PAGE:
In popular discourse today, ‘science’ versus ‘religion’ is a common binary opposition and science and faith are often defined by their assumed opposition to one another. Religious believers are often assumed to be anti-science on the basis of their faith. But how do people of faith actually relate to science? This pilot study addressed this question by focusing on a particular segment of faith communities: senior Christian leaders in England, who have significant influence on values in their organisations as well as in the wider British society. As part of our preliminary data collection we interviewed fourteen leaders, Anglican bishops and directors of other Christian denominations and organisations, exploring how they actually relate to science and conceptualise various science-religion questions. This article considers the implications of science for personal Christian faith. We explore how the interviewees understand the relation between faith and science, how they deal with the difficult questions of evolution and creation and the interpretation of Scripture. We show how the main tension in the conversations about science and faith with Christian leaders is between scientific claims on the one hand, and Christian faith and especially Scripture on the other. A key theme which emerged is an opposition, shared by a majority of the interviewees, against fundamentalism and biblical literalism. We also look at the role of the ‘how/why’ distinction in their approach to science-theology questions (‘science and religion are separate but equal: science answers ‘how’ questions’, religion answers ‘why’ questions.’) We suggest that while many of the senior leaders find this model too simplistic, some may use it as a strategy to avoid the difficult theological and scientific questions in the intersection between science and theology. We conclude that further exploration of these tensions, and research into effective ways to equip Christian leaders to engage with science, is necessary if we want to encourage a deeper, richer science-faith dialogue.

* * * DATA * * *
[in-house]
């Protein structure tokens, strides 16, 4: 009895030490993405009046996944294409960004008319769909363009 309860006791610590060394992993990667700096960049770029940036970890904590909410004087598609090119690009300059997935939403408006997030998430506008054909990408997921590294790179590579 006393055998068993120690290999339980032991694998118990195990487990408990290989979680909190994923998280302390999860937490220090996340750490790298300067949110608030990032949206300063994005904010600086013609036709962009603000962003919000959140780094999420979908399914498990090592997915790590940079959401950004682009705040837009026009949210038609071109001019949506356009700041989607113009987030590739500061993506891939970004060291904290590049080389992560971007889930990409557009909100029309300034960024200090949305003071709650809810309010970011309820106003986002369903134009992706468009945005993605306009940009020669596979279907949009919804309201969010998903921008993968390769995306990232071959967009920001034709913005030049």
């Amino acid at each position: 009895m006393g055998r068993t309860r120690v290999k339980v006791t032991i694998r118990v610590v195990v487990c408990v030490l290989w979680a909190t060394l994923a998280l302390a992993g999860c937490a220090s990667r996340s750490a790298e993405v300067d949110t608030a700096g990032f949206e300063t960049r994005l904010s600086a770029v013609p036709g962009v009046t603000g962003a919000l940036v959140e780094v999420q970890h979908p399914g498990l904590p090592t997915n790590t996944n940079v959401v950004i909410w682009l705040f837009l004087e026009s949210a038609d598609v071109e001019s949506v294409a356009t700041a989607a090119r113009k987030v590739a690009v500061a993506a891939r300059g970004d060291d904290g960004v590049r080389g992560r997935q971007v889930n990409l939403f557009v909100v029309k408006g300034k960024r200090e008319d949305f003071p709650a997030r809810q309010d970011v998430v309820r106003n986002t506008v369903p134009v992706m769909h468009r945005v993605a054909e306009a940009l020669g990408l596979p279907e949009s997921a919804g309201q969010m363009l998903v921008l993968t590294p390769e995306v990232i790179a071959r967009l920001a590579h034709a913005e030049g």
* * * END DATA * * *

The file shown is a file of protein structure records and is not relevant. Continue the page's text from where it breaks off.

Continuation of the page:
Human evolution: genes, genealogies and phylogenies
Chance or Providence – Religious Perspectives on Divine Action
Louise Hickman (ed.)
Dealing with Darwin: Place, Politics, and Rhetoric in Religious Engagements with Evolution
David N. Livingstone
(Jonathan W. Chappell)
All In The Mind?: Does Neuroscience Challenge Faith?
Beyond Matter: Why Science Needs Metaphysics
The Territories of Science and Religion
The Runes of Evolution: How the Universe Became Self-Aware
Simon Conway Morris
(David C. Lahti)
Can Science Explain Religion? The Cognitive Science Debate
James W. Jones
Technofutures, Nature and the Sacred: Transdisciplinary Perspectives
Bronislaw Szerszynski (eds.)
Scripture and Cosmology: Reading the Bible between the Ancient World and Modern Science
(Denis O. Lamoureux)
Saving the Original Sinner: How Christians have Used the Bible’s First Man to Oppress, Inspire and Make Sense of the World
K. W. Giberson
Inventing the Universe: Why we Can’t Stop Talking about Science, Faith and God
Suffering: If God exists, why doesn’t he stop it?
Origins: The Scientific Story of Creation
(Peter J. M. van der Burgt)
Origins: God, Evolution, and the Question of the Cosmos
Philip A Rolnick